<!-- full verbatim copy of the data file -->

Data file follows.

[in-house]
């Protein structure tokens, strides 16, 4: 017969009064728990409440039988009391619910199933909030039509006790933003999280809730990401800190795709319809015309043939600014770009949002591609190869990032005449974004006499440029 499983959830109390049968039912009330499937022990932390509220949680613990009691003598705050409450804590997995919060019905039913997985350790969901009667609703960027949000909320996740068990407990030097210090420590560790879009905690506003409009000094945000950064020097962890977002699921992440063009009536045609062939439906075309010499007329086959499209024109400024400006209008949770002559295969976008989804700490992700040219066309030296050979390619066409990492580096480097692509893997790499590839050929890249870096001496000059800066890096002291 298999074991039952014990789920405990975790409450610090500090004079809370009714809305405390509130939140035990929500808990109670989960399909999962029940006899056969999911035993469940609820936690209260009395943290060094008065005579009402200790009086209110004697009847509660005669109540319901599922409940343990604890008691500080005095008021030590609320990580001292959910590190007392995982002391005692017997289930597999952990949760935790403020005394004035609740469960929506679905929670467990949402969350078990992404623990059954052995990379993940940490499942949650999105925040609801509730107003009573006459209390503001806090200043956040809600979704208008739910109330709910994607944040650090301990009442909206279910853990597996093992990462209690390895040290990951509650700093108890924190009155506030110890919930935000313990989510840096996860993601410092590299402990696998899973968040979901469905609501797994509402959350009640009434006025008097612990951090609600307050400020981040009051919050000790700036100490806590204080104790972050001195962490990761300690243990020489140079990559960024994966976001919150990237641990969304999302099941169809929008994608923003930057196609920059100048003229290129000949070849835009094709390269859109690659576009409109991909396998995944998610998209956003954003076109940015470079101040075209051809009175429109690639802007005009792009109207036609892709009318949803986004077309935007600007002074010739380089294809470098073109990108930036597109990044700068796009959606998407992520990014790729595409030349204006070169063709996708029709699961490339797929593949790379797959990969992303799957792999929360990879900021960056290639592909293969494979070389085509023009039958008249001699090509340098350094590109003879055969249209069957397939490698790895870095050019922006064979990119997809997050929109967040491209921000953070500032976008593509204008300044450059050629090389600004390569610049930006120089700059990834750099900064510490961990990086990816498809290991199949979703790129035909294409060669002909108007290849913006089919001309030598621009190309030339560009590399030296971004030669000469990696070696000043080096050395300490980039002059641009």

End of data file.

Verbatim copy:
[in-house]
């Protein structure tokens, strides 16, 4: 017969009064728990409440039988009391619910199933909030039509006790933003999280809730990401800190795709319809015309043939600014770009949002591609190869990032005449974004006499440029 499983959830109390049968039912009330499937022990932390509220949680613990009691003598705050409450804590997995919060019905039913997985350790969901009667609703960027949000909320996740068990407990030097210090420590560790879009905690506003409009000094945000950064020097962890977002699921992440063009009536045609062939439906075309010499007329086959499209024109400024400006209008949770002559295969976008989804700490992700040219066309030296050979390619066409990492580096480097692509893997790499590839050929890249870096001496000059800066890096002291 298999074991039952014990789920405990975790409450610090500090004079809370009714809305405390509130939140035990929500808990109670989960399909999962029940006899056969999911035993469940609820936690209260009395943290060094008065005579009402200790009086209110004697009847509660005669109540319901599922409940343990604890008691500080005095008021030590609320990580001292959910590190007392995982002391005692017997289930597999952990949760935790403020005394004035609740469960929506679905929670467990949402969350078990992404623990059954052995990379993940940490499942949650999105925040609801509730107003009573006459209390503001806090200043956040809600979704208008739910109330709910994607944040650090301990009442909206279910853990597996093992990462209690390895040290990951509650700093108890924190009155506030110890919930935000313990989510840096996860993601410092590299402990696998899973968040979901469905609501797994509402959350009640009434006025008097612990951090609600307050400020981040009051919050000790700036100490806590204080104790972050001195962490990761300690243990020489140079990559960024994966976001919150990237641990969304999302099941169809929008994608923003930057196609920059100048003229290129000949070849835009094709390269859109690659576009409109991909396998995944998610998209956003954003076109940015470079101040075209051809009175429109690639802007005009792009109207036609892709009318949803986004077309935007600007002074010739380089294809470098073109990108930036597109990044700068796009959606998407992520990014790729595409030349204006070169063709996708029709699961490339797929593949790379797959990969992303799957792999929360990879900021960056290639592909293969494979070389085509023009039958008249001699090509340098350094590109003879055969249209069957397939490698790895870095050019922006064979990119997809997050929109967040491209921000953070500032976008593509204008300044450059050629090389600004390569610049930006120089700059990834750099900064510490961990990086990816498809290991199949979703790129035909294409060669002909108007290849913006089919001309030598621009190309030339560009590399030296971004030669000469990696070696000043080096050395300490980039002059641009």